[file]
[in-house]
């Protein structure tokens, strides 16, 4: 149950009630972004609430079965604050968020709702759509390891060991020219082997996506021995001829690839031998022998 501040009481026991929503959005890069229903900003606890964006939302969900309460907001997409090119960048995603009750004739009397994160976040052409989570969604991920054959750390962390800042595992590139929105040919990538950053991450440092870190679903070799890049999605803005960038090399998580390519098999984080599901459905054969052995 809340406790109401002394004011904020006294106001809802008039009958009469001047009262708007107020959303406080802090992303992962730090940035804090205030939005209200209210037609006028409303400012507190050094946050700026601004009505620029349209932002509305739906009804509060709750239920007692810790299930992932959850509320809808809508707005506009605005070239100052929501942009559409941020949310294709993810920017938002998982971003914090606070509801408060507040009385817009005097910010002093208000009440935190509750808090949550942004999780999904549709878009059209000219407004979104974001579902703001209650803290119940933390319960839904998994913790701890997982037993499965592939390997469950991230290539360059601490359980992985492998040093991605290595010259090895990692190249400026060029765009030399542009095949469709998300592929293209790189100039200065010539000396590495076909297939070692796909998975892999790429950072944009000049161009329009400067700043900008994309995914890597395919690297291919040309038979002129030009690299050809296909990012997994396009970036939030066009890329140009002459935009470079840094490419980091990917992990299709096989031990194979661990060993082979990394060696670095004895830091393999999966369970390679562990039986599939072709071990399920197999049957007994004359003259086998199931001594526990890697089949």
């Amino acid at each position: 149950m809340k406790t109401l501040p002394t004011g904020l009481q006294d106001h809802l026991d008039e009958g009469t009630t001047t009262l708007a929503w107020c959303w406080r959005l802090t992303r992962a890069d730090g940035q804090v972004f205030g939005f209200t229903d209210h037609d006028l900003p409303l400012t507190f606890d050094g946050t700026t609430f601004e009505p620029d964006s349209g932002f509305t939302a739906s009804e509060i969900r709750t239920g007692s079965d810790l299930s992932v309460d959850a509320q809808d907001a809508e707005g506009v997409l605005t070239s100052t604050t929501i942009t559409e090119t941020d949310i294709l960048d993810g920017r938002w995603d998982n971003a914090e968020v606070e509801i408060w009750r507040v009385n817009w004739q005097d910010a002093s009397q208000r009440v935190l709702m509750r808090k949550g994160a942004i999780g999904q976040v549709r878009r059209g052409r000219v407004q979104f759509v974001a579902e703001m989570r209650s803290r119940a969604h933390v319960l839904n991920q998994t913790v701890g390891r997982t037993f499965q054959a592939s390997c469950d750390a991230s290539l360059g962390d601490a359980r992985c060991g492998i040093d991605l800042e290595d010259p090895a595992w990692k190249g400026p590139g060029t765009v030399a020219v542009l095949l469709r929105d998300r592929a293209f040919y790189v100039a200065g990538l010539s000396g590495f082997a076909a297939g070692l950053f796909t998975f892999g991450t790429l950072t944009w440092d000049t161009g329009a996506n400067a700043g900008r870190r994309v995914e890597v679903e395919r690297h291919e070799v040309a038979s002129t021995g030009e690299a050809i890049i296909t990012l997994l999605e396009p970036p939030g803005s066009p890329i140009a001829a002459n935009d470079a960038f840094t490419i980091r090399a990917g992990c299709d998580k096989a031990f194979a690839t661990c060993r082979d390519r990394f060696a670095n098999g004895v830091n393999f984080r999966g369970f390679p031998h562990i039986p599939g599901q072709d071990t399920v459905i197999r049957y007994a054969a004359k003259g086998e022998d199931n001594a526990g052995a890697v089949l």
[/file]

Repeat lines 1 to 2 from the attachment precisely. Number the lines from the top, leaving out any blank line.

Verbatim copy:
[in-house]
């Protein structure tokens, strides 16, 4: 149950009630972004609430079965604050968020709702759509390891060991020219082997996506021995001829690839031998022998 501040009481026991929503959005890069229903900003606890964006939302969900309460907001997409090119960048995603009750004739009397994160976040052409989570969604991920054959750390962390800042595992590139929105040919990538950053991450440092870190679903070799890049999605803005960038090399998580390519098999984080599901459905054969052995 809340406790109401002394004011904020006294106001809802008039009958009469001047009262708007107020959303406080802090992303992962730090940035804090205030939005209200209210037609006028409303400012507190050094946050700026601004009505620029349209932002509305739906009804509060709750239920007692810790299930992932959850509320809808809508707005506009605005070239100052929501942009559409941020949310294709993810920017938002998982971003914090606070509801408060507040009385817009005097910010002093208000009440935190509750808090949550942004999780999904549709878009059209000219407004979104974001579902703001209650803290119940933390319960839904998994913790701890997982037993499965592939390997469950991230290539360059601490359980992985492998040093991605290595010259090895990692190249400026060029765009030399542009095949469709998300592929293209790189100039200065010539000396590495076909297939070692796909998975892999790429950072944009000049161009329009400067700043900008994309995914890597395919690297291919040309038979002129030009690299050809296909990012997994396009970036939030066009890329140009002459935009470079840094490419980091990917992990299709096989031990194979661990060993082979990394060696670095004895830091393999999966369970390679562990039986599939072709071990399920197999049957007994004359003259086998199931001594526990890697089949």